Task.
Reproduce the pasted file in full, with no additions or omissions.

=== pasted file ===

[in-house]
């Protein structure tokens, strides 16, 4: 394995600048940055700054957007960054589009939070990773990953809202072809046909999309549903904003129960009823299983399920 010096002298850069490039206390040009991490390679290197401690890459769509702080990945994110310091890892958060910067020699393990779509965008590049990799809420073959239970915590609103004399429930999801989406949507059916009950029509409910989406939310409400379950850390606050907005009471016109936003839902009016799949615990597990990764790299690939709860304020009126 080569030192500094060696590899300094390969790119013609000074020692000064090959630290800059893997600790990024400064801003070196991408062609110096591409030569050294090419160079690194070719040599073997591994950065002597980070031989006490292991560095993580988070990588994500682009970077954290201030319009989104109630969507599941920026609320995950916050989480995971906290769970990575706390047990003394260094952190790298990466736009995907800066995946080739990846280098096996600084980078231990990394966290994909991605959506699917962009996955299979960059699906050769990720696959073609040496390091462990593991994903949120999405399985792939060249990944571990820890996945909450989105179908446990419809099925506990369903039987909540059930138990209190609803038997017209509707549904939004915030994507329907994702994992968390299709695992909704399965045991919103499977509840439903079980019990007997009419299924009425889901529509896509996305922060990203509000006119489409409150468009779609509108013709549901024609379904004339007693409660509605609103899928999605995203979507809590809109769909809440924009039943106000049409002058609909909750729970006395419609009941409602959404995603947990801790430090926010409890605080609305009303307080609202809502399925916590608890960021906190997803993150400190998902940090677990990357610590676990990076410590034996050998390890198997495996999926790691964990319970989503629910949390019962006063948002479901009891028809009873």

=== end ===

[in-house]
């Protein structure tokens, strides 16, 4: 394995600048940055700054957007960054589009939070990773990953809202072809046909999309549903904003129960009823299983399920 010096002298850069490039206390040009991490390679290197401690890459769509702080990945994110310091890892958060910067020699393990779509965008590049990799809420073959239970915590609103004399429930999801989406949507059916009950029509409910989406939310409400379950850390606050907005009471016109936003839902009016799949615990597990990764790299690939709860304020009126 080569030192500094060696590899300094390969790119013609000074020692000064090959630290800059893997600790990024400064801003070196991408062609110096591409030569050294090419160079690194070719040599073997591994950065002597980070031989006490292991560095993580988070990588994500682009970077954290201030319009989104109630969507599941920026609320995950916050989480995971906290769970990575706390047990003394260094952190790298990466736009995907800066995946080739990846280098096996600084980078231990990394966290994909991605959506699917962009996955299979960059699906050769990720696959073609040496390091462990593991994903949120999405399985792939060249990944571990820890996945909450989105179908446990419809099925506990369903039987909540059930138990209190609803038997017209509707549904939004915030994507329907994702994992968390299709695992909704399965045991919103499977509840439903079980019990007997009419299924009425889901529509896509996305922060990203509000006119489409409150468009779609509108013709549901024609379904004339007693409660509605609103899928999605995203979507809590809109769909809440924009039943106000049409002058609909909750729970006395419609009941409602959404995603947990801790430090926010409890605080609305009303307080609202809502399925916590608890960021906190997803993150400190998902940090677990990357610590676990990076410590034996050998390890198997495996999926790691964990319970989503629910949390019962006063948002479901009891028809009873």